Wednesday, December 19, 2007

Before we were teammates...

We were teammates.

Peace be with you Zilla. Here's to moving forward.

Your friend,


Over Before It Begins

Note from xt4: As you know, there are 2 of us on Team Two - TZilla and myself. I've received a few emails, so to avoid any confusion - the below is from TZilla. I, xt4, am still becoming Ironman. Okay. Read on for an important message from my man TZ.

This isn’t some earth shattering news or big thing so just bare with me. I'm not sure where to begin but I had an epiphany of sorts last weekend. I've come to the conclusion and am going to give up triathlon. For the time being anyway.

The past four months have been a roller coaster. I've been eating and drinking my way to pure bliss but not without repercussions. For the past few weeks, none of my jeans have been buttoned because of the extra holiday weight I'm carrying around, no lie. I've resorted to wearing dress clothes daily that I've had packed away from my husky days, which now fit comfortably again.

During this roller coaster ride, I seemed to have lost track of life and what makes me happy. I've completely forgotten what "normal" is anymore and haven't felt more lost in a long time, if ever. As much fun as I had these past two years competing, continuing that lifestyle and the expectations I've set for myself have now become unrealistic. Going from one extreme to the other has taken a toll on me. Two a day workouts and eating clean and then transforming into a binge eating, dormant alcoholic in the so called off-season is clearly not working for me as visible by my current self destructive lifestyle.

This all came to a head over the weekend and I've realized that, bottom line....I'm not happy. How am I going to right this ship? I have no clue. It's going to be a one day at a time journey. Twenty minutes on the elliptical machine and some dumbbell curls are going to be a victory in my book. I don't need to run a 10K at such and such a pace after a bike ride to prove to myself or anyone that I can do it. I've proved to myself what I can do and that's enough. For the first time for as long as I can remember, I'm satisfied and content, especially just saying this. I don't need to do a half ironman or a full ironman just to say I've done one, completing a so-called life goal of mine. Would it be cool as all hell to do? Of course, without a doubt. But do I need to do this to be happy or prove anything to anyone or myself? An astounding no, I don't.

I have all the respect in the world for multisport athletes no matter what distance is covered as well as anyone who takes stock in their life and works to maintain a healthy lifestyle no matter what it means to that individual. I'll be XT4's number one fan, backing him no matter what.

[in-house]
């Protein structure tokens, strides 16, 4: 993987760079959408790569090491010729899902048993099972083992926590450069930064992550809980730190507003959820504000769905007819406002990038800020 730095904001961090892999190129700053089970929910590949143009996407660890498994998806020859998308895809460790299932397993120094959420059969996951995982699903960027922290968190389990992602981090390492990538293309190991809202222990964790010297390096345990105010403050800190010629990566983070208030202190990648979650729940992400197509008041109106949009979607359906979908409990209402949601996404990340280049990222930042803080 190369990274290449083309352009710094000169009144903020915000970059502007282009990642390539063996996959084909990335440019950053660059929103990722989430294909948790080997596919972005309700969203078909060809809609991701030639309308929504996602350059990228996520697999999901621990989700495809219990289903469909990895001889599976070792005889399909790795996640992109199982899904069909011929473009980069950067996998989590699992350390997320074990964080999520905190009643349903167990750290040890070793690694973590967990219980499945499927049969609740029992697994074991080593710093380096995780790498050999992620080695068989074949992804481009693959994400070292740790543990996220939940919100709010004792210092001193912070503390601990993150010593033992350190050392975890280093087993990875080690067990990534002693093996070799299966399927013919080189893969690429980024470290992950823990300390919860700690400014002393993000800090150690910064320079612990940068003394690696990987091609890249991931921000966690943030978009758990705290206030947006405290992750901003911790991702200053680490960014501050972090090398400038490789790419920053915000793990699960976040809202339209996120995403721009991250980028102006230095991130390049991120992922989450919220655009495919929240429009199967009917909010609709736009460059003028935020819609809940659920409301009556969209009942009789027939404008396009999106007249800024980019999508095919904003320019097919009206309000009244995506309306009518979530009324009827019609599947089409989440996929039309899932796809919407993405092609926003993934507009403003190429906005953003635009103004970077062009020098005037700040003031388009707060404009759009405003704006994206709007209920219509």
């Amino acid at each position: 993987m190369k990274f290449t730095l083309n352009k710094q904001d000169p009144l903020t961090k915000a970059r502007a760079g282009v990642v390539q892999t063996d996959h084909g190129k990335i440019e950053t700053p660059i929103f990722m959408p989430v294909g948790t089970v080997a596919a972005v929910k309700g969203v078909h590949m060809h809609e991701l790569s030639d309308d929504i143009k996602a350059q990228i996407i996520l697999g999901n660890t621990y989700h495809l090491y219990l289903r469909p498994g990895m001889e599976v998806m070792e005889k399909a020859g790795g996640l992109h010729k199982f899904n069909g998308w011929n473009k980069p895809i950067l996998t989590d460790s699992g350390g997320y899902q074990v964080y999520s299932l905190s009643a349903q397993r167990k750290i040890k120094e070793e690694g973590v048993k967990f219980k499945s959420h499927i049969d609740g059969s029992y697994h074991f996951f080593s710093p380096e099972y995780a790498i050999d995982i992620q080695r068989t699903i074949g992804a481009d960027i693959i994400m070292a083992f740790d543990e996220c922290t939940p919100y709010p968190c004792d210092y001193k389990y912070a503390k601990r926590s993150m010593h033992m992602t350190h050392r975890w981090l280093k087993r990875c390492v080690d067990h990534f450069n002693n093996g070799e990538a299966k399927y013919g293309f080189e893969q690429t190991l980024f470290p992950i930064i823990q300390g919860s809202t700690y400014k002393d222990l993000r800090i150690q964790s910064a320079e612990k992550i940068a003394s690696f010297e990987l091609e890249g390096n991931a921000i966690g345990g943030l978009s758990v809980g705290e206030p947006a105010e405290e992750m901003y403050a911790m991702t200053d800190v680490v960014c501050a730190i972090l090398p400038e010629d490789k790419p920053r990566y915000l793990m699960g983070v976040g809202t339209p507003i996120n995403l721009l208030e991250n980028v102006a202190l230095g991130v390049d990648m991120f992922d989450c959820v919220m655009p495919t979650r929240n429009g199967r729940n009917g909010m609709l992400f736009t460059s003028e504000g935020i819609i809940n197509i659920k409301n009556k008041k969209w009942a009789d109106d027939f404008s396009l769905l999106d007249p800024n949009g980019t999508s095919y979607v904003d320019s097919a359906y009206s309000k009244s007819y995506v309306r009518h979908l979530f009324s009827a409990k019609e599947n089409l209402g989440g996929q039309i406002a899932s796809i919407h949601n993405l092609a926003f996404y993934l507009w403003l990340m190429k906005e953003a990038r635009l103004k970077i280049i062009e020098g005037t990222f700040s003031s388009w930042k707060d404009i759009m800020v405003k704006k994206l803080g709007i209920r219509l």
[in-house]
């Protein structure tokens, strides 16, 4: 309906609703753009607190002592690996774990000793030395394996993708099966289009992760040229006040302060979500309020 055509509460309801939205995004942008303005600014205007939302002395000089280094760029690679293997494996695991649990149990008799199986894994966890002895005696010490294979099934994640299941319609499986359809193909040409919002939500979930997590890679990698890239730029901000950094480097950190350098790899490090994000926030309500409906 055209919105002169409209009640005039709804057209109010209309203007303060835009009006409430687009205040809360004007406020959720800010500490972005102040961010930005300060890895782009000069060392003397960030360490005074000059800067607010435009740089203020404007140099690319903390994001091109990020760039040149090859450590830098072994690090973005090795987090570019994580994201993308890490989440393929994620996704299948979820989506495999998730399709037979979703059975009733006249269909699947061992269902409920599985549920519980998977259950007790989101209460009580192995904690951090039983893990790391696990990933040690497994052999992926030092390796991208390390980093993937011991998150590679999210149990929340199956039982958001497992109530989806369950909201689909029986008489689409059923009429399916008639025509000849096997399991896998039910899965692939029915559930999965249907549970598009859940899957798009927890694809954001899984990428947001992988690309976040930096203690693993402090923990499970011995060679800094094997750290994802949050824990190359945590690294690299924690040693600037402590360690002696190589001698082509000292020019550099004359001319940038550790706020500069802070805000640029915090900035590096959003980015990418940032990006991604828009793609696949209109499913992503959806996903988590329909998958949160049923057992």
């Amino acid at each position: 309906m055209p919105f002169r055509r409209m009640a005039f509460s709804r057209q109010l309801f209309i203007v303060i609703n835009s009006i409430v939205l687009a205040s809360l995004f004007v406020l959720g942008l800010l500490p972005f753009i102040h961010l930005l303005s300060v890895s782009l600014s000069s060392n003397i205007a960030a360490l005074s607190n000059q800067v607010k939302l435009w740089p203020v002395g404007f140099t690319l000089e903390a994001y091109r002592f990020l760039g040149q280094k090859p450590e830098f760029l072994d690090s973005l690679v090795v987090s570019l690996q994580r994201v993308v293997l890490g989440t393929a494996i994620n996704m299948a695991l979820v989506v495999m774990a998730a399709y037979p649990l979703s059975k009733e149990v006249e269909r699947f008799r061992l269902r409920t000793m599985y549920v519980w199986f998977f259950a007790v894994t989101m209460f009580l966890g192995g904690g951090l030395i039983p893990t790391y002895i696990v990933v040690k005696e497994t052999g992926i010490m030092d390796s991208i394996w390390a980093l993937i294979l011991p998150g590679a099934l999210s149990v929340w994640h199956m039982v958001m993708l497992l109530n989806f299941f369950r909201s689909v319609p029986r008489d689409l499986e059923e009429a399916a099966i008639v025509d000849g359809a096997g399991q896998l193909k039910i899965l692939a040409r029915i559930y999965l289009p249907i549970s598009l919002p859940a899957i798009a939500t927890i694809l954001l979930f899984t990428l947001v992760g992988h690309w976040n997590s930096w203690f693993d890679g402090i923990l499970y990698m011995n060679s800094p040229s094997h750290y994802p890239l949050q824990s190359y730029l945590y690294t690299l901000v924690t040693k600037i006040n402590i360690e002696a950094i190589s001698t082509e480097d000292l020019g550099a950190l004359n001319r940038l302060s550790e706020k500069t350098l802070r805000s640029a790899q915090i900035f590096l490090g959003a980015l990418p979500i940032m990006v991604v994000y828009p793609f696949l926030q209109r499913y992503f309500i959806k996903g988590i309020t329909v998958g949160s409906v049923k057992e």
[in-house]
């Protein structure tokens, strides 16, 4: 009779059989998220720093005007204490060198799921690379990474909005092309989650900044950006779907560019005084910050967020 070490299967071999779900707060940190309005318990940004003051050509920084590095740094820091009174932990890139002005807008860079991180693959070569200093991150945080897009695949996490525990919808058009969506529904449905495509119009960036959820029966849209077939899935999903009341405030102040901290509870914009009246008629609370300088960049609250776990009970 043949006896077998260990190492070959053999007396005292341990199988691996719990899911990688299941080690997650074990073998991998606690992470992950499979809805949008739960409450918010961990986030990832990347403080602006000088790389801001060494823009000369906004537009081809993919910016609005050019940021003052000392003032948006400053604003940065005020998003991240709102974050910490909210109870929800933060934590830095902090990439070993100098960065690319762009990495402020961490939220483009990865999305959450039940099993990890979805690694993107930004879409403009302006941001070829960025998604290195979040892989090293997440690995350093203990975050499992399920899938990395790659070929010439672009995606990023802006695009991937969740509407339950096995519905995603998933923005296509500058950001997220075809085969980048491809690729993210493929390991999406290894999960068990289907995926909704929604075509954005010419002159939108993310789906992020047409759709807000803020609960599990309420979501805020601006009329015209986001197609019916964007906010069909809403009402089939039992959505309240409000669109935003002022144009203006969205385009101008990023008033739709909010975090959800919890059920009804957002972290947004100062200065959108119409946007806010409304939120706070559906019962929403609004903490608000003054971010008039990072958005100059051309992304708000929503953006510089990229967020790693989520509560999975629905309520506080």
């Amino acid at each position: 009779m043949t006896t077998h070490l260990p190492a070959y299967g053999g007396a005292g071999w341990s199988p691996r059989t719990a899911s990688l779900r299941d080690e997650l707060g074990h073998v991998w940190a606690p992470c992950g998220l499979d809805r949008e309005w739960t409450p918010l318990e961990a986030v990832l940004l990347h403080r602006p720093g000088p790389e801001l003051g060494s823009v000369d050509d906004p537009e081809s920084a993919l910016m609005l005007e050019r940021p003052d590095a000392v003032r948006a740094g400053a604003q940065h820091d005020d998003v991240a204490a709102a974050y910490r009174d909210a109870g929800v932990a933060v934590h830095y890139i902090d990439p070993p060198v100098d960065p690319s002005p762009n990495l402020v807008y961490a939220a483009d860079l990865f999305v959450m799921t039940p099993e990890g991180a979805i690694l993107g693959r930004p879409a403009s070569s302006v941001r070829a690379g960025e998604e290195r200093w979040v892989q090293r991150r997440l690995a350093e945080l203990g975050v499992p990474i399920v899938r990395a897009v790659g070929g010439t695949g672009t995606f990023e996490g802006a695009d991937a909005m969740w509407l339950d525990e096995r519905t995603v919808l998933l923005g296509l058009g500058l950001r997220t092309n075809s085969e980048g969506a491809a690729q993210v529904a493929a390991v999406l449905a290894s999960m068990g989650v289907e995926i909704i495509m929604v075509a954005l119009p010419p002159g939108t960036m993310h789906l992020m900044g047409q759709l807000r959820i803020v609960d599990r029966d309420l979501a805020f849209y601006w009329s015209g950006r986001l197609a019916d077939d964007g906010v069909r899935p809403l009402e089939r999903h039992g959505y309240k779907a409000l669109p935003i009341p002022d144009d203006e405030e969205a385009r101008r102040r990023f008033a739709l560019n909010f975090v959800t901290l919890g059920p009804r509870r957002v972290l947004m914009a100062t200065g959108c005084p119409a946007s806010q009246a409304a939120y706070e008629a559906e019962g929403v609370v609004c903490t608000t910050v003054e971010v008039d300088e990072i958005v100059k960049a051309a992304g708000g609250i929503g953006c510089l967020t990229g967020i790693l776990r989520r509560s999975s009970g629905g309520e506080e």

I cherish a life and look forward to not worrying about how many calories I've taken in at a meal, what's on the agenda for tomorrow's workout and how I'm going to get it in, not feeling guilty for that extra piece of pizza at the lunch meeting, playing rec softball with my best friends while enjoying some beers after the game in the dead of summer, hitting up DQ for a blizzard without hesitation, throwing my shoulder out giving it my all in a meaningless game of racquetball, riding my bike in the non-aero position and not giving a rat's ass that I'm only going 12 mph and enjoying the day, reading the newspaper on a recumbent exercise bike, going on a trip without having to worry about missing a workout, running for fun (if that's even possible for me) without a HR monitor and embracing my huskiness if that's the by product of all this without a care in the world. If I’m rockin a 38 inch waistline but happy as a clam, perfect!

Now I'm not saying I'm going to sell my bike and all stuff triathlon related on Craig's List and give it up forever. Nor am I saying I will NEVER do any sort of race ever again. I may do a sprint here and there, or a duathlon, some more road races. Who knows. Maybe some day when the time is right, a half or even a full IM is in my cards, I just don’t know. But now? It's not the case. That's the beauty of this decision. I'm happy not doing anything at all if that's what it means. I’ve recently just finally realized, life is too short to continue in this downward spiral. My goal is to find some sort of normalcy and moderation which will hopefully in turn, give me peace and happiness in a healthy, maintainable way.

This is pretty hard and emotional for me to get out because for as long as I can remember, I hate, more than anything, letting people down. And this, admittedly feels like I'm letting people down. So to those that this is the case, I'm sorry. But for once, this time, I'm going to make a decision for me, regardless of what others may think....end of story.

Triathlon does not define my life, I define my life.

As cheesy as this's to health and happiness. I'll see you on the flip side.

Sunday, December 16, 2007

A few of my favorite things...

Sometimes you come across something that's so splendid, or makes your training universe that much more enjoyable or efficient or easy, that it's good to share. I'm going to try and do that a little more in this space as I come across them - which, for all the geekery and gadgetry in triathlon, is actually pretty rarely (there's a lot of expensive crap out there.)

First up:

It starts with the iPod Nano:

This is the newest iPod Nano, with video. I have the previous version - or "2G" as it's known in Apple Geekdom (meaning "Second Generation"):